Boy Scout California religious emblems
The Boy Scouts of America recognizes more than more than 25 different religions, and the American Boy Scout ranks include Quakers, Muslims, and Zoroastrians. Buddhism is one of the largest non-Christian religions in America’s Boy Scouts, and we’re here to answer your questions about how it works.
Q: How many Buddhist Boy Scouts are there?
In 2010, the United States had about 1, 500 Buddhist Cub Scouts and Boy Scouts. Those scouts were chartered by Buddhist groups. Christian religions are most common. Among non-Christians, Buddhist membership trailed Muslim and Jewish scouts.
Q: Who becomes a Buddhist Boy Scout?
The stats rely on church-chartered Buddhist scouts, so the demography of those scouts follows the makeup of the churches. Many are affiliated with Buddhist Churches of America, which is in turn affiliated with Jodo Shinshu Hogwanjiha in Kyoto, Japan. As a result, many Buddhist Boy Scouts are Japanese.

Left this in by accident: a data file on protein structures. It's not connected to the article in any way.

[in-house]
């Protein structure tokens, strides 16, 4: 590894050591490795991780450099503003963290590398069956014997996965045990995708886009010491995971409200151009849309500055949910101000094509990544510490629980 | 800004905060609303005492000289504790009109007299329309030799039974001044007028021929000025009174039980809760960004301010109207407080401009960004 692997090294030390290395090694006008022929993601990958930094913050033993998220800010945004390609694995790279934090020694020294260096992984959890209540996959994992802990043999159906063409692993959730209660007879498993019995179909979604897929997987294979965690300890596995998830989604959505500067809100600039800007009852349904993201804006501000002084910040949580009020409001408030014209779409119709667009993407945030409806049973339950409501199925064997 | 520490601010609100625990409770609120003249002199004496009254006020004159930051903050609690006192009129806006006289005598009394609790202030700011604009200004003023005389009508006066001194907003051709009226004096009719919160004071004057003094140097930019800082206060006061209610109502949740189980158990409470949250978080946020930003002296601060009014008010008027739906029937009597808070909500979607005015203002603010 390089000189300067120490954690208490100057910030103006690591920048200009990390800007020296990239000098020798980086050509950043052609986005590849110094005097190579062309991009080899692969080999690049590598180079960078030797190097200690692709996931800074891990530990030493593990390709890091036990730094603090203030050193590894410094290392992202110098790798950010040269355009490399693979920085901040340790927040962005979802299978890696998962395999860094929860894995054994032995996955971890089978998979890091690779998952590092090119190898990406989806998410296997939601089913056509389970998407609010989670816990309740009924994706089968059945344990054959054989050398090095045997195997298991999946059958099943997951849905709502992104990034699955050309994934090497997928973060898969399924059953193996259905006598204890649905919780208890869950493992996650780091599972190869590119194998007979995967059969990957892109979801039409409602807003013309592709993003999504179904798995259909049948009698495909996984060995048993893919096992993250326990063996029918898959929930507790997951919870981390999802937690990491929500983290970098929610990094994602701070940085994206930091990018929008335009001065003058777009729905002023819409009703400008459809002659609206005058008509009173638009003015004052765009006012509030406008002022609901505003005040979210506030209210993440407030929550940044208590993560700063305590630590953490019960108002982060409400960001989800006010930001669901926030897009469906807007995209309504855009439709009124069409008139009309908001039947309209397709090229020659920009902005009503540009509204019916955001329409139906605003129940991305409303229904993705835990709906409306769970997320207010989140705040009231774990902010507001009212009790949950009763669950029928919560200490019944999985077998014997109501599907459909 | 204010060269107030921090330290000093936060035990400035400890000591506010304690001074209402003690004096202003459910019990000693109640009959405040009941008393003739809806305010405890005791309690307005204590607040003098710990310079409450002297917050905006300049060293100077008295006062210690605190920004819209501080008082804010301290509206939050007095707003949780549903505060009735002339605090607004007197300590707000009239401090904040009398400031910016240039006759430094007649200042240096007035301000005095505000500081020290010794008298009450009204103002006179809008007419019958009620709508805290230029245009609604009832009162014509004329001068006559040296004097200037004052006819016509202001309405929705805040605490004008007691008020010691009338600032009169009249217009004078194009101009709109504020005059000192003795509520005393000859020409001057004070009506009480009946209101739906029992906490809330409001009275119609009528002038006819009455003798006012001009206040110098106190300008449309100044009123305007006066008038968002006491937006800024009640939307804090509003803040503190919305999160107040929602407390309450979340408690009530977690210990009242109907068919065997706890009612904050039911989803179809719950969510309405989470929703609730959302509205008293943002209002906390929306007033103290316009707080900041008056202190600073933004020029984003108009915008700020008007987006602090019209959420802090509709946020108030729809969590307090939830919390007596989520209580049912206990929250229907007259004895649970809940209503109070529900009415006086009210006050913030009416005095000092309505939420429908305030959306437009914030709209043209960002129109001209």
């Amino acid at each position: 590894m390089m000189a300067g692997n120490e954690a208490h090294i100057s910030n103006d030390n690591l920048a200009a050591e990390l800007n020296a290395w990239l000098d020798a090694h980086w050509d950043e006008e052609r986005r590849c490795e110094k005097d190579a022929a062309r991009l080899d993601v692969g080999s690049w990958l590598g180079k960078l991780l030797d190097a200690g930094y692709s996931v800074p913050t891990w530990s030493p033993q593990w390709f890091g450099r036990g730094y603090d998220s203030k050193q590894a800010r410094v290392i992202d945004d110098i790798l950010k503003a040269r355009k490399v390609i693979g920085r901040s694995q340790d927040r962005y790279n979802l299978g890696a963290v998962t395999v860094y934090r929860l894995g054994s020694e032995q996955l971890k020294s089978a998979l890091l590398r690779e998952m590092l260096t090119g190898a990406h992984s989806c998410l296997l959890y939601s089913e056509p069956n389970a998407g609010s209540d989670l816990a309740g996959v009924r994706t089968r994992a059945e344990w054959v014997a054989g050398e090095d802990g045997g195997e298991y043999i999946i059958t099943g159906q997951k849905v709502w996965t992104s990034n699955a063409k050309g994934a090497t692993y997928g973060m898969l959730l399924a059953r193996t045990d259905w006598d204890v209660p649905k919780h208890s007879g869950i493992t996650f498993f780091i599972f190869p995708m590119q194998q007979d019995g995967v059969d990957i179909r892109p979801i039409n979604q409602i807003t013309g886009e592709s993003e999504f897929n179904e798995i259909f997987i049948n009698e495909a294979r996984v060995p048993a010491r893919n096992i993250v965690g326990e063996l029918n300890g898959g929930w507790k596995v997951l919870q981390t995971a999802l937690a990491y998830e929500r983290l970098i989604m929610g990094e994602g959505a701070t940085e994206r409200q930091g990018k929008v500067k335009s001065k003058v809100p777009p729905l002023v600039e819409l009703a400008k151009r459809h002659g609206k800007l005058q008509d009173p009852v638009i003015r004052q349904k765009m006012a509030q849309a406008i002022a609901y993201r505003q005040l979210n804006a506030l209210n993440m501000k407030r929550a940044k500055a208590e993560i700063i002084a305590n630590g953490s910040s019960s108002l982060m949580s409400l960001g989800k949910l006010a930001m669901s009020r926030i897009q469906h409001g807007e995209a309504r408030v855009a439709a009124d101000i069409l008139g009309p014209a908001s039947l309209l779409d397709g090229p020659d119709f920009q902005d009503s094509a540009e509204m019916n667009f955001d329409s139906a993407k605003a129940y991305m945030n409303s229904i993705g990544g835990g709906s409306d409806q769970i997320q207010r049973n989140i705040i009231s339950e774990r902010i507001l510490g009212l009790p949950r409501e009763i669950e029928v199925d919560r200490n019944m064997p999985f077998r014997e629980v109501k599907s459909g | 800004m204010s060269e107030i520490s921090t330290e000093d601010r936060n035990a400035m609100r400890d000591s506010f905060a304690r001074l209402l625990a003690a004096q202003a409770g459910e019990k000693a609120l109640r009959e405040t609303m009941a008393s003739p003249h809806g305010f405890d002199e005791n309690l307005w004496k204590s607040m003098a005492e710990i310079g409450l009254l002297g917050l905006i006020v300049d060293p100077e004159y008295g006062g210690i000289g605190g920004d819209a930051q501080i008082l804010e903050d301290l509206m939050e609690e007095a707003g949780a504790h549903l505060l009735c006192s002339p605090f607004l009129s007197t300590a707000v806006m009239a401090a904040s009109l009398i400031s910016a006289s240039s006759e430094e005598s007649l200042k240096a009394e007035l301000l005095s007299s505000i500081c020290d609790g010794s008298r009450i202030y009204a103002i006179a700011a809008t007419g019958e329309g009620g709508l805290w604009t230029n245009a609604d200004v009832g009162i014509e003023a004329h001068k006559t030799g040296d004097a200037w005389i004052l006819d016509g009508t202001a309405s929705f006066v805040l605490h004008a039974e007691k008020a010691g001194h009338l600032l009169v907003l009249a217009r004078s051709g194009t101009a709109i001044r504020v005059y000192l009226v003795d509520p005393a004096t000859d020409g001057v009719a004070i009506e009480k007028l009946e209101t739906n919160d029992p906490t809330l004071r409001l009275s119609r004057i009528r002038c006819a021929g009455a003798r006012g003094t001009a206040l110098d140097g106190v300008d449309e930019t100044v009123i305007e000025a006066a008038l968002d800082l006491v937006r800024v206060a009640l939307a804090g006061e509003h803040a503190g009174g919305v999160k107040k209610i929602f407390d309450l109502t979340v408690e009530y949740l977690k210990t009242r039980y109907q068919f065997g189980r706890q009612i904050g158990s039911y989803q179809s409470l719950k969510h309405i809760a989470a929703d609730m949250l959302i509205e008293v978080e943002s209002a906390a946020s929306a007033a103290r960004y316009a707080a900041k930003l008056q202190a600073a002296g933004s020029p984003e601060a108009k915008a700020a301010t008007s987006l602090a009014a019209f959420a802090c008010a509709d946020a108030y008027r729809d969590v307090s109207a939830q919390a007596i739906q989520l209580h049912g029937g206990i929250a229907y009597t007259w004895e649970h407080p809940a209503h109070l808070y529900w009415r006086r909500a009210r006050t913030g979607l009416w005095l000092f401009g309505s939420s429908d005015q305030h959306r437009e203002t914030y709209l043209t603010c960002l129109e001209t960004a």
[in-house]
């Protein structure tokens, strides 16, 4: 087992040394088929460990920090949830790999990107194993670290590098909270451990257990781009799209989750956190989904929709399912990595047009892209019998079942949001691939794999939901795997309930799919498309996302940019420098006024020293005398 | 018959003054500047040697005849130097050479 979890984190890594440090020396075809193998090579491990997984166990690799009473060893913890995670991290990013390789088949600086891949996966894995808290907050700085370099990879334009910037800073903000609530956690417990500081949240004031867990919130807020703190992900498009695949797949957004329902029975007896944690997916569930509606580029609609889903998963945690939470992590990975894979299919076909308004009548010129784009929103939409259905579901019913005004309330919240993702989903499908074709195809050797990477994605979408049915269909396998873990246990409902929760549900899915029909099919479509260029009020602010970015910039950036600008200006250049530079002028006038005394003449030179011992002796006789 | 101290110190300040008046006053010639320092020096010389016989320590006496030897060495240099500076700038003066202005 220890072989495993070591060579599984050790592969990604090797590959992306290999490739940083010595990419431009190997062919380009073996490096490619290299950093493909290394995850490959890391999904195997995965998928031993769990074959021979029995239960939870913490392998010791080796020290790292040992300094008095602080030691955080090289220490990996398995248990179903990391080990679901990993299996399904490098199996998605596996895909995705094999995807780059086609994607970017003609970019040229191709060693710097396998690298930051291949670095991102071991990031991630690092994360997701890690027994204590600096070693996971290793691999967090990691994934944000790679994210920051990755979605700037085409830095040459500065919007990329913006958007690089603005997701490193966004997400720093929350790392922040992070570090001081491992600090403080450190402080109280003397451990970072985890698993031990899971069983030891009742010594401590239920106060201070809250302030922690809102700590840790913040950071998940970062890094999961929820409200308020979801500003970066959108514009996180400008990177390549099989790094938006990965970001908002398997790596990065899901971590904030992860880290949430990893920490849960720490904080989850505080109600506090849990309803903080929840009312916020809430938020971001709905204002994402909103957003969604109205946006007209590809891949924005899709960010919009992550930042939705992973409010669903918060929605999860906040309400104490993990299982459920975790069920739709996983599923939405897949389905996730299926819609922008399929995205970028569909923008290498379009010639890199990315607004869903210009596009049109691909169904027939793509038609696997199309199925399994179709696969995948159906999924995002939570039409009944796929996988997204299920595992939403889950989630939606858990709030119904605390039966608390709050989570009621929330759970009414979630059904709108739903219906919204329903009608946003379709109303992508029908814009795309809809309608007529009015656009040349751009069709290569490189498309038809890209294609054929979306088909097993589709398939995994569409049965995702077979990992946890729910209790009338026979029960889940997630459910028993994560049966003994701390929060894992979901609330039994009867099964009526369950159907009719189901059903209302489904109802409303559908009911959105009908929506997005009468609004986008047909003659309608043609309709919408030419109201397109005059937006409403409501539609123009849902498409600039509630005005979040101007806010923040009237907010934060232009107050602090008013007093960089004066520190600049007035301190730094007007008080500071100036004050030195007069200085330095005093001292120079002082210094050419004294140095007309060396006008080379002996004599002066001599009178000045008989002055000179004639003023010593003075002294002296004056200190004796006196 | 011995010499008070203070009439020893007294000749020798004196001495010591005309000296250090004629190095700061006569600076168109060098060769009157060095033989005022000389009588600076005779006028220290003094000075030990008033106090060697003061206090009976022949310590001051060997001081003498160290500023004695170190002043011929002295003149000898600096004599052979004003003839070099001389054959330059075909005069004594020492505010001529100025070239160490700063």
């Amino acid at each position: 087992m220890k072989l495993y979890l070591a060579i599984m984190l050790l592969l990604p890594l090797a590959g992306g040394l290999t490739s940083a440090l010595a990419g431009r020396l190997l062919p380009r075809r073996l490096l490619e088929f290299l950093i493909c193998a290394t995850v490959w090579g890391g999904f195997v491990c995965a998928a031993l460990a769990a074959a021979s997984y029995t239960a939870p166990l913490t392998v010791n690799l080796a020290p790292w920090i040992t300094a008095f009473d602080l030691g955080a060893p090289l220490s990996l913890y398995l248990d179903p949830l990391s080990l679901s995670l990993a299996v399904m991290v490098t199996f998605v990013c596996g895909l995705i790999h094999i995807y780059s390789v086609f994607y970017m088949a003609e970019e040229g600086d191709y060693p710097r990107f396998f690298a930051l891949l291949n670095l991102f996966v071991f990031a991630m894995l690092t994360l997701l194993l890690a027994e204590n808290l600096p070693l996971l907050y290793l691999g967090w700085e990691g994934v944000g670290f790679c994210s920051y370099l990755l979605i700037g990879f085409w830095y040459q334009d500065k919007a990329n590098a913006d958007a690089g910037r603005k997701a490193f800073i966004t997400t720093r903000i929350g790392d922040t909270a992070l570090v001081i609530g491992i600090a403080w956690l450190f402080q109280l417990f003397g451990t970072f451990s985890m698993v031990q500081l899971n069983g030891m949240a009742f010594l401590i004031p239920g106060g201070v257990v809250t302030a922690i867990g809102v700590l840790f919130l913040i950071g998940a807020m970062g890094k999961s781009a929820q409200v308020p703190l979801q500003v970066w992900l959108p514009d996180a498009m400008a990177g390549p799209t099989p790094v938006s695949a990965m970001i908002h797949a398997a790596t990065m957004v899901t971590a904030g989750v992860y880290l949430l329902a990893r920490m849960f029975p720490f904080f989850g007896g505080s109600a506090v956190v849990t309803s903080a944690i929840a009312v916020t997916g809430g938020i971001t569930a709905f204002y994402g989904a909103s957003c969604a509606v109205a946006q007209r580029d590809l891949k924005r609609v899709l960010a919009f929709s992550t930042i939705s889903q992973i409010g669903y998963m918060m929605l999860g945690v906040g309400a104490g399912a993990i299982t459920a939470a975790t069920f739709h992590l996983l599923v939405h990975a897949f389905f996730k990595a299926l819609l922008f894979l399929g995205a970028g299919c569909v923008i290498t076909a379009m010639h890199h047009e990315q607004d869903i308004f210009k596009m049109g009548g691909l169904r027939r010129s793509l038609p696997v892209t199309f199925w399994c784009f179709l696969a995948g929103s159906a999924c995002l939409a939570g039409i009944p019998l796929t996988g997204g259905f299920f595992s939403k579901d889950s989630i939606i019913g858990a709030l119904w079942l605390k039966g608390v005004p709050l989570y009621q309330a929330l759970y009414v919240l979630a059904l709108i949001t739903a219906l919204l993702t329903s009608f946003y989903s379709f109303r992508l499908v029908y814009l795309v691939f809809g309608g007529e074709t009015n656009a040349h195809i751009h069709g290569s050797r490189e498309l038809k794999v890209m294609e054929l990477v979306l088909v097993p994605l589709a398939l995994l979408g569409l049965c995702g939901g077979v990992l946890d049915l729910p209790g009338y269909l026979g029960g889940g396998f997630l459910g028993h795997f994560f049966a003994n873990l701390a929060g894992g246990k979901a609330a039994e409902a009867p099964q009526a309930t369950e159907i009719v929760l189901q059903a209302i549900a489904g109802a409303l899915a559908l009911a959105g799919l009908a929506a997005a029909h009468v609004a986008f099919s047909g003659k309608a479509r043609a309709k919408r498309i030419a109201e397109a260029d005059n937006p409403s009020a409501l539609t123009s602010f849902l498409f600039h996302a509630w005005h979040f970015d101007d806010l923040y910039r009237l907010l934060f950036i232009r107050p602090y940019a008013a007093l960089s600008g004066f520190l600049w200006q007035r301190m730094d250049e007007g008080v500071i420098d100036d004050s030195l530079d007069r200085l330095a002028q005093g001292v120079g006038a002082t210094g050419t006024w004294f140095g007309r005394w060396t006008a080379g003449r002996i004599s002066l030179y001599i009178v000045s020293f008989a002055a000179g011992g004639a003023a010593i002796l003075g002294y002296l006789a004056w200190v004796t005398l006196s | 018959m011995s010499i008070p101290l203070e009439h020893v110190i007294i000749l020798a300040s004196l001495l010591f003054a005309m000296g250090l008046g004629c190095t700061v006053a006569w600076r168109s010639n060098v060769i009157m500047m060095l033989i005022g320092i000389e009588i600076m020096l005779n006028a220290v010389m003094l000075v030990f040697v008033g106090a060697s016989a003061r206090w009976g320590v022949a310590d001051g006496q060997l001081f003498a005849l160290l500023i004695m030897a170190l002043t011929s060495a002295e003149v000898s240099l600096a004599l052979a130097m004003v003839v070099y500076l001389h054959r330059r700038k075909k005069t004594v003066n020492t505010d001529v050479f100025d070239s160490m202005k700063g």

However, Buddhist Boy Scouts are by no means exclusively Japanese. Any Buddhist boy could become a scout, with or without church sponsorship.
Q: When did the first Buddhist Boy Scout troop form?
Q: What makes being a Buddhist Boy Scout unique?
Metta: This emblem encourages boys to relate to all things with kindness and goodwill. Scouts can receive it if they’ve completed 12 hours of instruction over the course of three months.
Sangha: Older boys earn this emblem, which stresses the importance of harmonious relationships and the universal brotherhood of all living beings. Most scouts have completed 72 hours of instruction over the course of two years.
Adults can also receive an emblem: the Bodhi badge recognizes five or more years of leadership in scouting.